Our evangelism is never to be carried out as if our Lord is dependent on human power for disciples to be added to His family.

The early church had this understand of Jesus as King and the church as a Christocracy as they carried out their mission. We know this by the response of their opponents to their efforts. In Thessalonica, the response to the preaching of Paul and Silas was so profound that hostile Jews dragged some of the new converts before city officials. There they charged them not with becoming Christians, but with proclaiming the kingship of Jesus. “These men who have turned the world upside down have come here also,…and they are all acting against the decrees of Caesar, saying that there is another king, Jesus” (Acts 17:6-7).

Could it be that one reason so many churches seem to be making so little difference in the world today is because we have lost sight of the kingship of Christ? He is Lord. He is Head of the church. God has raised Him from the dead and made Him head over all things for the church. We carry out our marching orders to make disciples because all authority belongs to Him and we are His ambassadors.

Pastors and elders must teach their congregations to recognize every true church is a Christocracy. We do what we do in obedience to our Lord. We conduct our affairs and carry out His mission in the Name of our King Jesus. Perhaps, as the Lord grants us grace and courage to live this way, we will, like the early church before us, have reason to be charged with turning our world upside down.

[1] Heinrich Schlier, “Κεφαλή, Ἀνακεφαλαιόομαι,” ed. Gerhard Kittel, Geoffrey W. Bromiley, and Gerhard Friedrich, Theological Dictionary of the New Testament (Grand Rapids, MI: Eerdmans, 1964–), 679.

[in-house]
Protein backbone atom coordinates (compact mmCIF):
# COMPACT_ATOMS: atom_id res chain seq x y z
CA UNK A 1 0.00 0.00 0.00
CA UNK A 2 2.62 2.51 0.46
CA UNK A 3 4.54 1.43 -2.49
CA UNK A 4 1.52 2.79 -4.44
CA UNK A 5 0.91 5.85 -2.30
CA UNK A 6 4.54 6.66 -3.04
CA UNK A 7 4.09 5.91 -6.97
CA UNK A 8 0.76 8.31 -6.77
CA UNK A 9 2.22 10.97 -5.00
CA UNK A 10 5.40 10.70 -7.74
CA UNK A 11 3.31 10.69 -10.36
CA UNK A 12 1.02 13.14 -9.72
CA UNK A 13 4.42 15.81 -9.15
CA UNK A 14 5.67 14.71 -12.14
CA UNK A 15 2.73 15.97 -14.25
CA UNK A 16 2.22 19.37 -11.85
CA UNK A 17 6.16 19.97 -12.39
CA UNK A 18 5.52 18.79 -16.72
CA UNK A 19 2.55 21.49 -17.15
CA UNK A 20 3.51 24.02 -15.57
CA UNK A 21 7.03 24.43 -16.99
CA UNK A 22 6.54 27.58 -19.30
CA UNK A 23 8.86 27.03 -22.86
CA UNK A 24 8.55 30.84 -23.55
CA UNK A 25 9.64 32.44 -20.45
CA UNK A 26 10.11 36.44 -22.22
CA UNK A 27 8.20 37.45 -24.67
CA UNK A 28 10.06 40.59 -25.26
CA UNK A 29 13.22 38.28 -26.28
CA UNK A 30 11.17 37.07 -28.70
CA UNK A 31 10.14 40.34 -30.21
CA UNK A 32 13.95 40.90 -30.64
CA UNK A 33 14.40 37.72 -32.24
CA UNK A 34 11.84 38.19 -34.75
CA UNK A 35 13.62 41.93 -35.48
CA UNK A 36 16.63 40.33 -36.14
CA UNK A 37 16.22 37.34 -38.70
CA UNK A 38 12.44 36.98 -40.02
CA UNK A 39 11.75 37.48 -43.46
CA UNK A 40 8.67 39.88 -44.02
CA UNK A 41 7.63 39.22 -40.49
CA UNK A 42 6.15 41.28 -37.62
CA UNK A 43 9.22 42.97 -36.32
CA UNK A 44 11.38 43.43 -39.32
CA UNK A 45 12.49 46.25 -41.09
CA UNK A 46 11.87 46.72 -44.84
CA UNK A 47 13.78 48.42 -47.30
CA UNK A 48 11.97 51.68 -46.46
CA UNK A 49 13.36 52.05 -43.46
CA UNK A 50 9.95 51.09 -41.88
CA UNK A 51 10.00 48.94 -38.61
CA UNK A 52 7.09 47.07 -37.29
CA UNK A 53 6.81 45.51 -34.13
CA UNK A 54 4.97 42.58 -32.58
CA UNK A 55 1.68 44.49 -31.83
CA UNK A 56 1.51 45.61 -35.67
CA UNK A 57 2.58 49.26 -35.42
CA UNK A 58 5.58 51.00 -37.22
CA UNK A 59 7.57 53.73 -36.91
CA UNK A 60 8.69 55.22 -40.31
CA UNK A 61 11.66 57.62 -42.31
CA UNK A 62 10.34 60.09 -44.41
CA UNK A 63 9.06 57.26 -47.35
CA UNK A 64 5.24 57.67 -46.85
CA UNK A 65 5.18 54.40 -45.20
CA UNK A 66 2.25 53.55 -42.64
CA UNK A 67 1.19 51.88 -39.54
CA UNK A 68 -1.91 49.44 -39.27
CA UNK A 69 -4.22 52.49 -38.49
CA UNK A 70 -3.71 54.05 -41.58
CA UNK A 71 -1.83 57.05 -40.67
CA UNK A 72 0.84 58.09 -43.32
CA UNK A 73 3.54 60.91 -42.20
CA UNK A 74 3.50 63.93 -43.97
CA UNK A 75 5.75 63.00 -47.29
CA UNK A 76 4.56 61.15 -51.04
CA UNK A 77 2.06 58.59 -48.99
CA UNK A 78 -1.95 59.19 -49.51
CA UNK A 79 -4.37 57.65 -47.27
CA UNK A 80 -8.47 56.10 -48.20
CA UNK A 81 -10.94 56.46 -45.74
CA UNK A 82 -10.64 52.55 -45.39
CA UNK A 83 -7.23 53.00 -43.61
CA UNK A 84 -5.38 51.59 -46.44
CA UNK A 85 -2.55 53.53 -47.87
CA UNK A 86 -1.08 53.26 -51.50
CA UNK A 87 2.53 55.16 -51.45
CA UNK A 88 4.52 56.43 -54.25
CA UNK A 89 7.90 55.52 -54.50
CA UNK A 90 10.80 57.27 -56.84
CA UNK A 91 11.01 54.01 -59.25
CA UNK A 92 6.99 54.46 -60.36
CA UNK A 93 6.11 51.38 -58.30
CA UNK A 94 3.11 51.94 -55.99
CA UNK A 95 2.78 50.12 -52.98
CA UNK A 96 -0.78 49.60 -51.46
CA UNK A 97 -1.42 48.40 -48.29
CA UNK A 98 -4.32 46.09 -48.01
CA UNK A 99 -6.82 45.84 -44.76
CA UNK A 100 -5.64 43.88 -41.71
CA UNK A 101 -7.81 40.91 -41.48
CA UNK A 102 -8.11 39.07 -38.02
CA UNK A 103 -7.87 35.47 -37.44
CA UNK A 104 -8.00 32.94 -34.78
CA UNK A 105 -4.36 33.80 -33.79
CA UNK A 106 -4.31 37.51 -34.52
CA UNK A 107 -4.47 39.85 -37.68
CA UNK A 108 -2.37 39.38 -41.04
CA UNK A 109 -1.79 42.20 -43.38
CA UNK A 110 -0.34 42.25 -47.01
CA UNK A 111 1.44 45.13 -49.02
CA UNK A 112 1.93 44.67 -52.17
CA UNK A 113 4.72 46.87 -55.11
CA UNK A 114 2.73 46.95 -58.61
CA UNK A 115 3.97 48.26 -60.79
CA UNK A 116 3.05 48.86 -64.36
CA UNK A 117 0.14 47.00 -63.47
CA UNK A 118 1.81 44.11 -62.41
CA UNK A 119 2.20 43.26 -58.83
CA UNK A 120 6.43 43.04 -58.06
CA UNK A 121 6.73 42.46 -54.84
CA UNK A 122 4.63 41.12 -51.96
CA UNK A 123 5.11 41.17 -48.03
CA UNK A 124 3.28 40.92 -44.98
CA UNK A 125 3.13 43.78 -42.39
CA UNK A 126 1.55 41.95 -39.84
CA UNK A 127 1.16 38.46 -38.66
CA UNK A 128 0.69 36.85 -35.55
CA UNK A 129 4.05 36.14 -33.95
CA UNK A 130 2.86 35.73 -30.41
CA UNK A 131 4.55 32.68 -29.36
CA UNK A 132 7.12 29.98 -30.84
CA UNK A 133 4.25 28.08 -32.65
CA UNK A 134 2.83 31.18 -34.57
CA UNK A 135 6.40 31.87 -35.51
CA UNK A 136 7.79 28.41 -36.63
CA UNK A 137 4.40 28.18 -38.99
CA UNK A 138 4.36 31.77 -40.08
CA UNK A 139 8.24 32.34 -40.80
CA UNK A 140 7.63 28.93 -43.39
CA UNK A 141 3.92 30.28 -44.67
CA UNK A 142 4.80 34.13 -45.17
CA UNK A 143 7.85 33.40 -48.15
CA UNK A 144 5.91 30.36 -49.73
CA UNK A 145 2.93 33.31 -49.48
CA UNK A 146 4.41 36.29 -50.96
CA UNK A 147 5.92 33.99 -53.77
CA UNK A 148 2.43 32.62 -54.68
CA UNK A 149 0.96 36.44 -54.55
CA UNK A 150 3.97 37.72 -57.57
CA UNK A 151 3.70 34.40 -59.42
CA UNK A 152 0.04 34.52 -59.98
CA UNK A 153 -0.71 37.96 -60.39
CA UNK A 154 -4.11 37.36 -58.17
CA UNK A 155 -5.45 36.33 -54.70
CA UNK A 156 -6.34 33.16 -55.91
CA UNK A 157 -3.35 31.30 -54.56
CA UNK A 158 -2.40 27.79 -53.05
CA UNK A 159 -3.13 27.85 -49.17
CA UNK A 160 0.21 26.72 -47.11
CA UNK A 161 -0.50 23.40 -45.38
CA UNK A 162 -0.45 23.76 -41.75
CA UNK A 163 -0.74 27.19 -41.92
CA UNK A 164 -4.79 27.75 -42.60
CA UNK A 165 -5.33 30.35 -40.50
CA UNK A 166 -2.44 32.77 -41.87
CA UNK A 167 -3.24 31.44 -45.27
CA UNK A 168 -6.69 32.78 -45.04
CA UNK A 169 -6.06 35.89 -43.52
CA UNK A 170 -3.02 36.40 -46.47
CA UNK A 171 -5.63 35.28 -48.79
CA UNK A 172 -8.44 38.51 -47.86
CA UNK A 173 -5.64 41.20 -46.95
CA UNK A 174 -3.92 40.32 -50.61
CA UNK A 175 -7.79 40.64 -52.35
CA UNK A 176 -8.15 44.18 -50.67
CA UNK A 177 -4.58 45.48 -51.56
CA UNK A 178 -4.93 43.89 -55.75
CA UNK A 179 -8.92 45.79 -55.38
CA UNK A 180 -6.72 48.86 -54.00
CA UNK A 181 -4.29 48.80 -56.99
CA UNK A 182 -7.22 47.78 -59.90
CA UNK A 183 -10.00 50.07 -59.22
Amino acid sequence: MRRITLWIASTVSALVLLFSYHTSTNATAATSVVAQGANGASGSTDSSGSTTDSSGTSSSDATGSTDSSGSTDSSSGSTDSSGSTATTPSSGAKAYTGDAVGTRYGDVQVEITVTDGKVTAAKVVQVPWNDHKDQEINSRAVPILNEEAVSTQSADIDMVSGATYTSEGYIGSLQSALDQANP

Tom Ascol has served as a Pastor of Grace Baptist Church in Cape Coral, FL since 1986. Prior to moving to Florida he served as pastor and associate pastor of churches in Texas. He has a BS degree in sociology from Texas A&M University (1979) and has also earned the MDiv and PhD degrees from Southwestern Baptist Theological Seminary in Ft. Worth, Texas. He has served as an adjunct professor of theology for various colleges and seminaries, including Reformed Theological Seminary, the Covenant Baptist Theological Seminary, African Christian University, Copperbelt Ministerial College, and Reformed Baptist Seminary. He has also served as Visiting Professor at the Nicole Institute for Baptist Studies at Reformed Theological Seminary in Orlando, Florida. Tom serves as the President of Founders Ministries and The Institute of Public Theology. He has edited the Founders Journal, a quarterly theological publication of Founders Ministries, and has written hundreds of articles for various journals and magazines. He has been a regular contributor to TableTalk, the monthly magazine of Ligonier Ministries. He has also edited and contributed to several books, including Dear Timothy: Letters on Pastoral Ministry, The Truth and Grace Memory Books for children and  Recovering the Gospel and Reformation of Churches. He is also the author of From the Protestant Reformation to the Southern Baptist ConventionTraditional Theology and the SBC and Strong and Courageous. Tom regularly preaches and lectures at various conferences throughout the United States and other countries. In addition he regularly contributes articles to the Founders website and hosts a weekly podcast called The Sword & The Trowel. He and his wife Donna have six children along with four sons-in-law and a daughter-in-law. They have sixteen grandchildren.